“Although not often openly acknowledged, “cure vs control” is the dominant philosophical difference behind many of the strategies, trials, and debates related to the management of myeloma. Should we treat patients with myeloma with multidrug, multitransplant combinations with the goal of potentially curing a subset of patients, recognizing that the risk of adverse events and effect on quality of life will be substantial? Or should we address myeloma as a chronic incurable condition with the goal of disease control, using the least toxic regimens, emphasizing a balance between efficacy and quality of life, and reserving more aggressive therapy for later?

To be sure, if cure were known to be possible (with a reasonable probability) in myeloma, it would undoubtedly be the preferred therapeutic goal of most patients and physicians. But this is not the case. Myeloma is generally not considered a curable disease…

Cure vs control is debated because the strategies currently being tested are not truly curative but rather are intended to maximize response rates in the hope that they will translate into an operational cure for a subset of patients…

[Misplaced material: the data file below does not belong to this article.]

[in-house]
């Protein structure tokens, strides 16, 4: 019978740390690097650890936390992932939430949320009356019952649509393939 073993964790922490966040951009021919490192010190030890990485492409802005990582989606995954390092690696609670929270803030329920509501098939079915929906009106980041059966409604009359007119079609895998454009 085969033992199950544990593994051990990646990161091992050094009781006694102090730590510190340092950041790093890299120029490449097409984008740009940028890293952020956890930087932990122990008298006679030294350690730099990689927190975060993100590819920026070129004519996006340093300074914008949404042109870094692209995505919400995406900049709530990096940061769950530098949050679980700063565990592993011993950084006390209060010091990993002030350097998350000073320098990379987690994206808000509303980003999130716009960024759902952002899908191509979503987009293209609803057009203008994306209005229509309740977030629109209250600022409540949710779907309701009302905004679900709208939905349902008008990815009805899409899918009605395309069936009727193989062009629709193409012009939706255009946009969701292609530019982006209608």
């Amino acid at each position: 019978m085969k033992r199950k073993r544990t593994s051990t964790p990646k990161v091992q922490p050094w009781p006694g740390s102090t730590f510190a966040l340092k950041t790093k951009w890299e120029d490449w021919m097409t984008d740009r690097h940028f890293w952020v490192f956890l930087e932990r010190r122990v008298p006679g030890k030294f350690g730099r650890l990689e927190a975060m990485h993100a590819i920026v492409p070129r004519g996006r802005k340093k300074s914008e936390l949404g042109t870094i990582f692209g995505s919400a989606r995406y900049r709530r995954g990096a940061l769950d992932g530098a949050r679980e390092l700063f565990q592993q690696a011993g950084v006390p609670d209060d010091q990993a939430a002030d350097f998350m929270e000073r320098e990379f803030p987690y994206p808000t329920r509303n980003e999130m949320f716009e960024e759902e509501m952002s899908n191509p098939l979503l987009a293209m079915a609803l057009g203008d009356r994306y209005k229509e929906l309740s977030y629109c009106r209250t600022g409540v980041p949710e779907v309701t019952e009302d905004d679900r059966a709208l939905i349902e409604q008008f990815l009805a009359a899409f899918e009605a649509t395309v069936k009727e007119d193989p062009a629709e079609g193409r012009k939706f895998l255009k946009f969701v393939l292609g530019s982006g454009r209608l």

In the 1990s, high-dose therapy with autologous stem cell transplant (ASCT) became part of standard practice when it was found to prolong survival compared with conventional chemotherapy.57Subsequently, bisphosphonates were found to be effective in decreasing the incidence of bone lesions.8,9

In fact, it is not uncommon to find that well-meaning investigators interpret the same clinical trial data in opposite ways because they ascribe to different philosophies (cure vs control).19 Although this commentary focuses on myeloma, the cure-vs-control debate may be relevant to other similar chronic malignant and nonmalignant disorders.2028″

Expert Reviews New Diagnostic and Staging Criteria in Multiple Myeloma

“IMWG initially added 3 new biomarkers, among other modifications, to the previously established criteria, which have become known as CRAB, which features elevated calcium levels (C), renal failure (R), anemia (A), and bone lesions (B)…

The new and current diagnostic and staging criteria, known as SLiM CRAB, now include the following: 60% or more clonal plasma cells (S), light chains (Li), and MRI (M).

It has been observed that patients with:

  • 60% or more clonal plasma cells in the bone marrow were likely to progress and are considered symptomatic,
  • those with light chain ratios of greater than 100 were likely to progress and required treatment at diagnosis, and
  • those with more than 1 focal lesion on MRI likely required systemic therapy as they have transitioned from smoldering myeloma to symptomatic disease.

Articles That Discuss Multiple Myeloma Diagnostic Criteria

“Oh no, I’m MRD-positive!,” What Now?

“In the (MM) patients who have been treated with or without transplant but achieve MRD-negative status and CR , when they looked at their survival curves, they were very comparable, not statistically